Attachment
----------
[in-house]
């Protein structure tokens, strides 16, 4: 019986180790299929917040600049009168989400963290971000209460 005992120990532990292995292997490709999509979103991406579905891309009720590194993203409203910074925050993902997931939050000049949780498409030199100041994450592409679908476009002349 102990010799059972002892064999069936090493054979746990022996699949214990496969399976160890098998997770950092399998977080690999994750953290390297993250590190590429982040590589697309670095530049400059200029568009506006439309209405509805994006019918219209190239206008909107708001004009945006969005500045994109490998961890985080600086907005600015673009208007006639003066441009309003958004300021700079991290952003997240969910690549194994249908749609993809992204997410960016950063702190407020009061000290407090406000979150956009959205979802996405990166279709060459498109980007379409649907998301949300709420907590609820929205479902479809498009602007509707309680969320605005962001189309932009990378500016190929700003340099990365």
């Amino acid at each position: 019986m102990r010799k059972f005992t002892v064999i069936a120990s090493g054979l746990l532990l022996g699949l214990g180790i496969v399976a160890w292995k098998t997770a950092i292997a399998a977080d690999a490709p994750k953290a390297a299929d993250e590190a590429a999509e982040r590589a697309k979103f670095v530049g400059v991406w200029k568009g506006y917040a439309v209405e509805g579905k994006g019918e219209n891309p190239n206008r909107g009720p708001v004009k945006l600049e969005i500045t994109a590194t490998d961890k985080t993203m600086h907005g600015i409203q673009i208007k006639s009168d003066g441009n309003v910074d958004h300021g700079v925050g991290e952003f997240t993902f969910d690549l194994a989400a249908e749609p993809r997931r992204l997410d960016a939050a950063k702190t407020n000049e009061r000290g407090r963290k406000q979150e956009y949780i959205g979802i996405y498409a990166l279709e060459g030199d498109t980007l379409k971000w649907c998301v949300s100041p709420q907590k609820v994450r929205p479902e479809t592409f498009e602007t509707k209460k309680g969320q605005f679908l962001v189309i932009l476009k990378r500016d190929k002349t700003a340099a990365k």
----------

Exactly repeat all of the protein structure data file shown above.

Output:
[in-house]
């Protein structure tokens, strides 16, 4: 019986180790299929917040600049009168989400963290971000209460 005992120990532990292995292997490709999509979103991406579905891309009720590194993203409203910074925050993902997931939050000049949780498409030199100041994450592409679908476009002349 102990010799059972002892064999069936090493054979746990022996699949214990496969399976160890098998997770950092399998977080690999994750953290390297993250590190590429982040590589697309670095530049400059200029568009506006439309209405509805994006019918219209190239206008909107708001004009945006969005500045994109490998961890985080600086907005600015673009208007006639003066441009309003958004300021700079991290952003997240969910690549194994249908749609993809992204997410960016950063702190407020009061000290407090406000979150956009959205979802996405990166279709060459498109980007379409649907998301949300709420907590609820929205479902479809498009602007509707309680969320605005962001189309932009990378500016190929700003340099990365």
């Amino acid at each position: 019986m102990r010799k059972f005992t002892v064999i069936a120990s090493g054979l746990l532990l022996g699949l214990g180790i496969v399976a160890w292995k098998t997770a950092i292997a399998a977080d690999a490709p994750k953290a390297a299929d993250e590190a590429a999509e982040r590589a697309k979103f670095v530049g400059v991406w200029k568009g506006y917040a439309v209405e509805g579905k994006g019918e219209n891309p190239n206008r909107g009720p708001v004009k945006l600049e969005i500045t994109a590194t490998d961890k985080t993203m600086h907005g600015i409203q673009i208007k006639s009168d003066g441009n309003v910074d958004h300021g700079v925050g991290e952003f997240t993902f969910d690549l194994a989400a249908e749609p993809r997931r992204l997410d960016a939050a950063k702190t407020n000049e009061r000290g407090r963290k406000q979150e956009y949780i959205g979802i996405y498409a990166l279709e060459g030199d498109t980007l379409k971000w649907c998301v949300s100041p709420q907590k609820v994450r929205p479902e479809t592409f498009e602007t509707k209460k309680g969320q605005f679908l962001v189309i932009l476009k990378r500016d190929k002349t700003a340099a990365k």